Tuesday, January 22, 2013

Kill, Kill, Kill, Kill, Kill:
I Got A Rage To Live!

The usual horrifying stats about the country that kilt the Injuns fer Lebensraum & took other human beings to use as slaves. (Sound like Hitler, & "free enterprise" too? You bet.)
These are startling figures, but they do not tell us enough about the cult and spectacle of violence in American society. Nor do they make visible the myriad of forces that has produced a country drenched in bloodshed and violence.
You're soaking in it, America.

Our emphases below, from personal experience. (Consider bolded terms & phrases like "blind rebellion, depression, rage & willingness of ordinary people to commit unthinkable atrocities" as a direct threat to somebody.)
The grave reality is that violence saturates almost every aspect of North American* culture. Domestically, violence weaves through the cultural and social landscape like a highly charged forest fire burning everything in its path. Popular culture, extending from Hollywood films and sports thuggery, to video games, embraces the spectacle of violence as the primary medium of entertainment. The real issue here is the existence of a pedagogy of violence that actually makes the power of deadly violence attractive. Representations of violence dominate the media and often parade before viewers less as an object of critique than as a for-profit spectacle, just as the language of violence and punishment now shapes the U.S. culture — with various registers of violence now informing school zero-tolerance policies, a bulging prison-industrial complex, and the growing militarization of everyday life. There is also the fact that as neoliberalism and its culture of cruelty weaves its way through the culture it makes the work place, schools, and other public spheres sites of rage, anger, humiliation, and misery, creating the foundation for blind rebellion against what might be termed intolerable conditions. Accepting the logic of radical individual responsibility, too many Americans blame themselves for being unemployed, homeless, and isolated and end up perceiving their misery as an individual failing and hence are vulnerable to forms of existential depression and collective rage. We have seen such violence among students reacting to bullying and among postal workers responding to intolerable work conditions. There is no one cause of violence, but a series of a number of causes that range from the war on drugs and the militarization of police departments to mass incarcerations in prisons to the return from brutal wars of many trained killers suffering with PTSD.[2] All of these factors combine in an explosive mix to create an dangerous culture of violence and cruelty and as Jeff Sparrow points out a “willingness of ordinary people to commit unthinkable atrocities.”[3]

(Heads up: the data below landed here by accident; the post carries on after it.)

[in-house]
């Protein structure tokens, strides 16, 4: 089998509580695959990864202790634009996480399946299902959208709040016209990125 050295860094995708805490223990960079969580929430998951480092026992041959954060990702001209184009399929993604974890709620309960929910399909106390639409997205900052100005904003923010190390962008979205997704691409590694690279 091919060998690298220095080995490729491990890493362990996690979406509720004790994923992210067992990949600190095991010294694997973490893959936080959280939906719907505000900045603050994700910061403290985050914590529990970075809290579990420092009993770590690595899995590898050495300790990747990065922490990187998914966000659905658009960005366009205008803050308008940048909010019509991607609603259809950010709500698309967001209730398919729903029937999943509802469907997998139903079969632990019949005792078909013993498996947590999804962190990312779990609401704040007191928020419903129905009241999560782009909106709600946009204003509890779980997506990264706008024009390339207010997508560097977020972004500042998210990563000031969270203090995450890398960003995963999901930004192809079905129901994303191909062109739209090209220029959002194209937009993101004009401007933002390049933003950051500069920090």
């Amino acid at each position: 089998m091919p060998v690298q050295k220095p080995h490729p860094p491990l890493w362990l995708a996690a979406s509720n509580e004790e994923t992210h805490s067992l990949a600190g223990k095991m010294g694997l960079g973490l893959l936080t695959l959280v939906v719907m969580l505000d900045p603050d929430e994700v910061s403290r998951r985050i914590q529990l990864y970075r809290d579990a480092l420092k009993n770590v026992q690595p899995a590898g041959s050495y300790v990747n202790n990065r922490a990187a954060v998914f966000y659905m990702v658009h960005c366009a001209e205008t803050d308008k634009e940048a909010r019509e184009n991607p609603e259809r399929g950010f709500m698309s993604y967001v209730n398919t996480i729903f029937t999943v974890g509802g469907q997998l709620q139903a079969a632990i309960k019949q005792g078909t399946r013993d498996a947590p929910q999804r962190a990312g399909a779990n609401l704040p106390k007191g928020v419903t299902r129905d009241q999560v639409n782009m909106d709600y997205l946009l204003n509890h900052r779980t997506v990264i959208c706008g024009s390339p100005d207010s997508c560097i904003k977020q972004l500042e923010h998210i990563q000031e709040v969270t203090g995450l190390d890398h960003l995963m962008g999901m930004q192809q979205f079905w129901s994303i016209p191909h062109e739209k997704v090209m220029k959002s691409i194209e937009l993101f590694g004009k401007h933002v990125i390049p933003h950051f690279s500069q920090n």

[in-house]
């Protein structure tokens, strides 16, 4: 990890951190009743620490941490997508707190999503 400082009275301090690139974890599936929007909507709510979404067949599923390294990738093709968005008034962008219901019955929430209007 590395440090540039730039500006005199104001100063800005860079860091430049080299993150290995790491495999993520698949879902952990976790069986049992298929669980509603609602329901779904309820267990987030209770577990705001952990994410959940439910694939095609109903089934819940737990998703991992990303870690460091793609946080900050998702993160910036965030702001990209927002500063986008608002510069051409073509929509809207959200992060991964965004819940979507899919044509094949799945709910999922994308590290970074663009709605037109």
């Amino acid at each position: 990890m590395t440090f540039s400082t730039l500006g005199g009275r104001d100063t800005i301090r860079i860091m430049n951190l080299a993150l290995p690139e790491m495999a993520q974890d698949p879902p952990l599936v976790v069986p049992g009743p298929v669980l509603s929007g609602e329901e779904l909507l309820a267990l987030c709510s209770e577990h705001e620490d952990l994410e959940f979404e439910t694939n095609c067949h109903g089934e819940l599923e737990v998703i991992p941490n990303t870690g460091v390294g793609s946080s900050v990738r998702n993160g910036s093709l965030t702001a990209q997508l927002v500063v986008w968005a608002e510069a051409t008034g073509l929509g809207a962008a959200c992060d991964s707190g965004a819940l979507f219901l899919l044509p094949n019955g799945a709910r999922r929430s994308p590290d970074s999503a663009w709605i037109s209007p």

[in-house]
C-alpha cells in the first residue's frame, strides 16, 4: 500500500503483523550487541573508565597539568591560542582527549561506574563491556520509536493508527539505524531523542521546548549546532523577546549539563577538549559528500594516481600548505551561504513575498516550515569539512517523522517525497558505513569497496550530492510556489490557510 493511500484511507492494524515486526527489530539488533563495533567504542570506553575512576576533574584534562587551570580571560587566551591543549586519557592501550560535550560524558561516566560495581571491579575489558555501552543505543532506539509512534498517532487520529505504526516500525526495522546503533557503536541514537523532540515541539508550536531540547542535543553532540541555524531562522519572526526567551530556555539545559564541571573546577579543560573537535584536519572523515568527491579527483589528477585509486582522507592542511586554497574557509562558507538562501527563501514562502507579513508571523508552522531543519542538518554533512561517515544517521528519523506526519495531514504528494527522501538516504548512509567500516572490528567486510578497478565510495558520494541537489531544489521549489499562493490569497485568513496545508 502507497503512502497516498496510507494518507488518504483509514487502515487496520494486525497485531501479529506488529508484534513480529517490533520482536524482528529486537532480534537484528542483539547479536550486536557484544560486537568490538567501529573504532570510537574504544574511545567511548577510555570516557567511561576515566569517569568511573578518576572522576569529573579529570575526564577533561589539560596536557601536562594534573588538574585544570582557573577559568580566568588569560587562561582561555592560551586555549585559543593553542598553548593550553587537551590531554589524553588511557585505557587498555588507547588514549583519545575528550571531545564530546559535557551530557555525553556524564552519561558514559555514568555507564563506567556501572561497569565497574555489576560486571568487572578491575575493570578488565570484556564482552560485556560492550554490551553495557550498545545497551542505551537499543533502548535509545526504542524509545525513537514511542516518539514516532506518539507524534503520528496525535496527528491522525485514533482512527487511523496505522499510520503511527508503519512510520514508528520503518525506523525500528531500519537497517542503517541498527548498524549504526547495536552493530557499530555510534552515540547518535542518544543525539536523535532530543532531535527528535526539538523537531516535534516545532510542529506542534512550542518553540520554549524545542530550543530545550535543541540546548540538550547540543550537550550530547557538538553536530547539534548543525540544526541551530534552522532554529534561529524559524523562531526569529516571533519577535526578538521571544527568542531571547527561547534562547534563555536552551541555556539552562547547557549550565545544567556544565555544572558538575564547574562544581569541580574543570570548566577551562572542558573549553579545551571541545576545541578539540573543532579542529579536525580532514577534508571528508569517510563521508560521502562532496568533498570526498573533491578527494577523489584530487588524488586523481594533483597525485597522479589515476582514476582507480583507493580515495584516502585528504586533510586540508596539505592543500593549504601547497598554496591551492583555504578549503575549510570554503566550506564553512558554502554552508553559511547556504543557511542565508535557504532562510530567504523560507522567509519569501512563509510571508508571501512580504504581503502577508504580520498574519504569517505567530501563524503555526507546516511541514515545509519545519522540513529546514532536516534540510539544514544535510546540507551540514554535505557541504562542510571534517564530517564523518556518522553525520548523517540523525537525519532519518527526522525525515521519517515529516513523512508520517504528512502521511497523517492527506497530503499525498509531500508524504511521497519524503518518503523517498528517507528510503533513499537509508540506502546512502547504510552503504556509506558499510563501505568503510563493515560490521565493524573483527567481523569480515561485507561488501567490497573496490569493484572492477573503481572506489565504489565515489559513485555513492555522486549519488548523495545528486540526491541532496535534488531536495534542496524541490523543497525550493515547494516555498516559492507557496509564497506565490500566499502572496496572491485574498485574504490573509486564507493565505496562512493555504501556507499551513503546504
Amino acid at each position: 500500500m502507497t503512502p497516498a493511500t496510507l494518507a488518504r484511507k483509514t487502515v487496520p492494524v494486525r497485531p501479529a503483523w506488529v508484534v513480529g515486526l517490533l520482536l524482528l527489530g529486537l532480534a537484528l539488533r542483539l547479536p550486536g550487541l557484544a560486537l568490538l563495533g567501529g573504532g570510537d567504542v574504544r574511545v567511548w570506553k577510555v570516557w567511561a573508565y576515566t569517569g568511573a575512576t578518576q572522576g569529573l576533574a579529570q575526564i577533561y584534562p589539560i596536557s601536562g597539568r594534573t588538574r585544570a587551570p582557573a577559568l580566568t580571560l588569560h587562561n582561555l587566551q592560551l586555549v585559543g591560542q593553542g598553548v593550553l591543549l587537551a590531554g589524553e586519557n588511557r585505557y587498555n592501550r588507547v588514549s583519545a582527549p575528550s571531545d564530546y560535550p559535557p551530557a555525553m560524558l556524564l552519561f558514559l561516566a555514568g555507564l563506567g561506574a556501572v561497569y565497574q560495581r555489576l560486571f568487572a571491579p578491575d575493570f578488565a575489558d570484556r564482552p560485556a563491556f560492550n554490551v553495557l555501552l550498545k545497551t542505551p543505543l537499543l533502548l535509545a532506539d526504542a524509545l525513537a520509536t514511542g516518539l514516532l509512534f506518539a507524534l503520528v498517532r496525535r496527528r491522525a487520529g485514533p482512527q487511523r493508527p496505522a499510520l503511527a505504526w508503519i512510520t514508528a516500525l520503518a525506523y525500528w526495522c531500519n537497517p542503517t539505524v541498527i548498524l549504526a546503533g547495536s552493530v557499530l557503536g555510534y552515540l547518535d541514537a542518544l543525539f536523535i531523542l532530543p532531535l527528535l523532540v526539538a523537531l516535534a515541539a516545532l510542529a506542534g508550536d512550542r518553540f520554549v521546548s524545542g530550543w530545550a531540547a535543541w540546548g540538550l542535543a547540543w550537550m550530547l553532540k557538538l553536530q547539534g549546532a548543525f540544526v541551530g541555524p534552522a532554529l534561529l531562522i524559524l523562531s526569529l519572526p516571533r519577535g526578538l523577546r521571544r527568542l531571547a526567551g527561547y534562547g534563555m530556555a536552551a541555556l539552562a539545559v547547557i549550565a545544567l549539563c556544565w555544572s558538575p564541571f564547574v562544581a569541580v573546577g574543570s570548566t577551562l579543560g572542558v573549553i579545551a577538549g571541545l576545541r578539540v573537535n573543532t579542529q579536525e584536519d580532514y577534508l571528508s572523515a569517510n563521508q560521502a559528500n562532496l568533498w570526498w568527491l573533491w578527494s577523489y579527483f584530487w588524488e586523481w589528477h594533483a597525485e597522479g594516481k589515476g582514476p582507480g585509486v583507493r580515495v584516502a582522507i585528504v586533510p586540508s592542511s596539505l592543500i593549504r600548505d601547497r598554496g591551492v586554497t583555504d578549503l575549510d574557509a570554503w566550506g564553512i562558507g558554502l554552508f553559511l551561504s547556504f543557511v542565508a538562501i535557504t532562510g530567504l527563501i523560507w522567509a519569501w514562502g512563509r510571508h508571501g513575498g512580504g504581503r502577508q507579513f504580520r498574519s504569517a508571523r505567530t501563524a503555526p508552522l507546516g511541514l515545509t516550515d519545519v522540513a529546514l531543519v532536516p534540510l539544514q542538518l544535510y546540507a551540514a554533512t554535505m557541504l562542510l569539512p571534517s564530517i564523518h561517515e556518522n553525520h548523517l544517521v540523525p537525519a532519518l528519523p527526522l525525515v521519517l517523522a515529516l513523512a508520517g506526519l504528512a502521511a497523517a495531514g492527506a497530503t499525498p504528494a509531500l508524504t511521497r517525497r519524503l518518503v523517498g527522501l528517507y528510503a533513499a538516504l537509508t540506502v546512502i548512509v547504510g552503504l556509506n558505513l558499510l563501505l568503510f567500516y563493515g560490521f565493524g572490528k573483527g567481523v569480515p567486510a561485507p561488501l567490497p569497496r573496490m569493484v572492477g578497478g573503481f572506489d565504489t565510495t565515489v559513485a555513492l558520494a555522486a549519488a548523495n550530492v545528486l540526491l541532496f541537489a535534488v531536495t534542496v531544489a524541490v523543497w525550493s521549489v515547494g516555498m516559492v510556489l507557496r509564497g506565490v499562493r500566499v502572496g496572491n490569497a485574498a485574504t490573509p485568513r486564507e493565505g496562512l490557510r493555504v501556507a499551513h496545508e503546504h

Yep, there's more about what shits humans are, exemplified in what Giroux calls neoliberalism. Doesn't seem so new to us, but we s'pose it's the nature (& necessity) of academic jagoffery to come up w/ new labels for humanity's usual inhumanity to itself.
*Howdy, neighbours & vecinos!

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Popularity. Like Junior High. This is mostly because I'm curious. You should all be ashamed.